Daily Life In The American West

Author : Jason E. Pierce
ISBN : 9781440876202
Genre : History
File Size : 22. 21 MB
Format : PDF, ePub
Download : 993
Read : 1209

Get This Book

Daily Life in the American West details the lives of American Indians, miners, cowboys, immigrants, and settlers who, together, populated the unique region that is the American West.

Made From This Earth

Author : Vera Norwood
ISBN : 9781469617442
Genre : Social Science
File Size : 24. 85 MB
Format : PDF, ePub, Docs
Download : 932
Read : 774

Get This Book

The broad sweep of environmental and ecological history has until now been written and understood in predominantly male terms. In Made From This Earth, Vera Norwood explores the relationship of women to the natural environment through the work of writers, illustrators, landscape and garden designers, ornithologists, botanists, biologists, and conservationists. Norwood begins by showing that the study and promotion of botany was an activity deemed appropriate for women in the early 1800s. After highlighting the work of nineteenth-century scientific illustrators and garden designers, she focuses on nature's advocates such as Rachel Carson and Dian Fossey who differed strongly with men on both women's "nature" and the value of the natural world. These women challenged the dominant, male-controlled ideologies, often framing their critique with reference to values arising from the female experience. Norwood concludes with an analysis of the utopian solutions posed by ecofeminists, the most recent group of women to contest men over the meaning and value of nature.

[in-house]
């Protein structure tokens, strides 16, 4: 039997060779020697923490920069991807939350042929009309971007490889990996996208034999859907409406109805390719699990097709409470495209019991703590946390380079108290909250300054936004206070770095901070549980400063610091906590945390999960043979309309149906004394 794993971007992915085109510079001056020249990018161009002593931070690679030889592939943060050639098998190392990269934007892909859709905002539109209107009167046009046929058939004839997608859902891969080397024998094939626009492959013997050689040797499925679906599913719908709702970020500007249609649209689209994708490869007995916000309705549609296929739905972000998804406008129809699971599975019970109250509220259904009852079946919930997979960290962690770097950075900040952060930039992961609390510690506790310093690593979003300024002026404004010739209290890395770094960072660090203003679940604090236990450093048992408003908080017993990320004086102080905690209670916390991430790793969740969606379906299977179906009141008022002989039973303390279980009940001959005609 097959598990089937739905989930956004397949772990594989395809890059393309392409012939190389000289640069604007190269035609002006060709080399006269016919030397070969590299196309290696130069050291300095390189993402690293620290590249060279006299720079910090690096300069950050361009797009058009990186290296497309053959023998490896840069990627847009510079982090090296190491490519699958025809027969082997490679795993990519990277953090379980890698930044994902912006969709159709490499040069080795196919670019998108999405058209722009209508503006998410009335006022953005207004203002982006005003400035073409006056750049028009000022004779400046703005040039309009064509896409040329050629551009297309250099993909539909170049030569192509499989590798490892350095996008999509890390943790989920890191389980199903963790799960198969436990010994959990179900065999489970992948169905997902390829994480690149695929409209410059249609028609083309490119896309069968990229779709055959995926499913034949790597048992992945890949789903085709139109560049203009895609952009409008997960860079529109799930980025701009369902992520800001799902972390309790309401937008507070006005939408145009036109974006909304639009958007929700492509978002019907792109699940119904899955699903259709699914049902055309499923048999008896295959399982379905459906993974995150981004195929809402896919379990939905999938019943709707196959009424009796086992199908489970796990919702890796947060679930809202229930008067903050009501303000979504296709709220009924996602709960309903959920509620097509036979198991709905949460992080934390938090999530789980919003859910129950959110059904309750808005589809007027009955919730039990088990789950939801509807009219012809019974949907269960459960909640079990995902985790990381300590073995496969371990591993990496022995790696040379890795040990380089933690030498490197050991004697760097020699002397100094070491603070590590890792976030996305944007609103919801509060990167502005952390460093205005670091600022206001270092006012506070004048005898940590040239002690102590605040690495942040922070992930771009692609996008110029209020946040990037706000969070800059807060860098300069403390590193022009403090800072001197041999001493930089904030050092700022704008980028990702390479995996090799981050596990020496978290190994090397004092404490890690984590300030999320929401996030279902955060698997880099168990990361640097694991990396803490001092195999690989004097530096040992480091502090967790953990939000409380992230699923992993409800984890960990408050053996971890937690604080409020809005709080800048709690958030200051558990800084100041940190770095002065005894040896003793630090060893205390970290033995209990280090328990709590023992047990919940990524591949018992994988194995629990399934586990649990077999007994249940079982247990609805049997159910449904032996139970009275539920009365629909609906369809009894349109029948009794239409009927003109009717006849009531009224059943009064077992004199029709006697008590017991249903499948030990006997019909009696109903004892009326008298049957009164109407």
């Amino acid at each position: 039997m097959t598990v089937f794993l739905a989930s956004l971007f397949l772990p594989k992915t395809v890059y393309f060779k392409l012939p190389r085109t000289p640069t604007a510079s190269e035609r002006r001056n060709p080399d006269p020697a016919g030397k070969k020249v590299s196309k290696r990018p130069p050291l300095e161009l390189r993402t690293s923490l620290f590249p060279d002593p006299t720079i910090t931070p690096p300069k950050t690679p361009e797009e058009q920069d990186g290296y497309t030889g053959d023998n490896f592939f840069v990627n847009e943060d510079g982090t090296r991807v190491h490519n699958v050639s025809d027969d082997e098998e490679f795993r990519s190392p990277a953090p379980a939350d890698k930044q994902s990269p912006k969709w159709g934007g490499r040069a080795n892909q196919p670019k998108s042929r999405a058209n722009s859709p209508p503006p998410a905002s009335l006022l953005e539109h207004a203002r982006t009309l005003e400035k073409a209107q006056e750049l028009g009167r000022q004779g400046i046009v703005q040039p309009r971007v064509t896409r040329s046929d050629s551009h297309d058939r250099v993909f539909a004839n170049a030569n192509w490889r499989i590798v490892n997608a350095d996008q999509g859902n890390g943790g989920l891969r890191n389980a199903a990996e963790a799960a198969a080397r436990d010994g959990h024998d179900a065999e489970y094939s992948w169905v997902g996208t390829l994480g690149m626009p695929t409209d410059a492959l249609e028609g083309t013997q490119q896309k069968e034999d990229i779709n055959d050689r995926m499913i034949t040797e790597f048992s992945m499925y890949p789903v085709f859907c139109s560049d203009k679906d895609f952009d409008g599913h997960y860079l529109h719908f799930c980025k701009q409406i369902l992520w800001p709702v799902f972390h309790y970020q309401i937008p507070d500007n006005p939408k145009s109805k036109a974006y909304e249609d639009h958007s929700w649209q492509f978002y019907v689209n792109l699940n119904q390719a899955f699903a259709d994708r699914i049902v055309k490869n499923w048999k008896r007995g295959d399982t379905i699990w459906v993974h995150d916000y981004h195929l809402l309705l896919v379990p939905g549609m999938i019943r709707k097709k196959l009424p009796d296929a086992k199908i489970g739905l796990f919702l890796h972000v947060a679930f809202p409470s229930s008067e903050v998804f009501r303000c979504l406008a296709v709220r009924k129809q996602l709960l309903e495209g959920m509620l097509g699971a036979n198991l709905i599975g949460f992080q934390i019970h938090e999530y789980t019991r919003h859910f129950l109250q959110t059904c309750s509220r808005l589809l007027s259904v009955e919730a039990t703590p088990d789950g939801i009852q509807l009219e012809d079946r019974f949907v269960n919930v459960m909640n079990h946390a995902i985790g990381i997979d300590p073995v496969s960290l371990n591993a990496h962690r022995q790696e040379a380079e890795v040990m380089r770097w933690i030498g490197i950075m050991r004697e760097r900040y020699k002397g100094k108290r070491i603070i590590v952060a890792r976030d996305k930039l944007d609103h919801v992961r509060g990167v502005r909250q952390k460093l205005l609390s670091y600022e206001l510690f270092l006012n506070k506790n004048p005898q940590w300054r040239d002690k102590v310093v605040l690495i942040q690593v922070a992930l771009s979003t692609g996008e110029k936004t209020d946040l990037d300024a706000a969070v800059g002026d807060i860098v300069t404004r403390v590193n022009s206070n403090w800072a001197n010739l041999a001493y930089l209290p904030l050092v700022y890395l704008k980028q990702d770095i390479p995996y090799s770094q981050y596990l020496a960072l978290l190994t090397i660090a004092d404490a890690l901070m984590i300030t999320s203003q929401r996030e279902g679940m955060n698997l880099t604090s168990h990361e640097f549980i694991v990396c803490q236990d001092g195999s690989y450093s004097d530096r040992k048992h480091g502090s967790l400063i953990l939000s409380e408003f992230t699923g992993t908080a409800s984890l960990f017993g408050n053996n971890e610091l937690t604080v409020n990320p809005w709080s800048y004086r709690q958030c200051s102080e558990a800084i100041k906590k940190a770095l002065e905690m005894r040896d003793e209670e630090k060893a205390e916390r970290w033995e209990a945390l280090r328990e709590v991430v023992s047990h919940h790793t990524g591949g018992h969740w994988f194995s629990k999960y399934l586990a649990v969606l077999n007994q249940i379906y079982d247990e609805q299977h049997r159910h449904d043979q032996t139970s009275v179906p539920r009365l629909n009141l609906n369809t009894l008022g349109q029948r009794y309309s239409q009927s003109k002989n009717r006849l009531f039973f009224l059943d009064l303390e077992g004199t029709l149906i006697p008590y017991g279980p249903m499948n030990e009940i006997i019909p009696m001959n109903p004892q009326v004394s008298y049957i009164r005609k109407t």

A Taste Of Heritage

Author : Alma Hogan Snell
ISBN : 9780803258990
Genre : Cooking
File Size : 88. 6 MB
Format : PDF, Kindle
Download : 412
Read : 895

Get This Book

A collection of Crow recipes, age-old plant medicines and healing remedies. This work imparts the lore of ages along with the traditional Crow philosophy of healing and detailed practical advice for finding and harvesting plants.

Top Download:

Best Books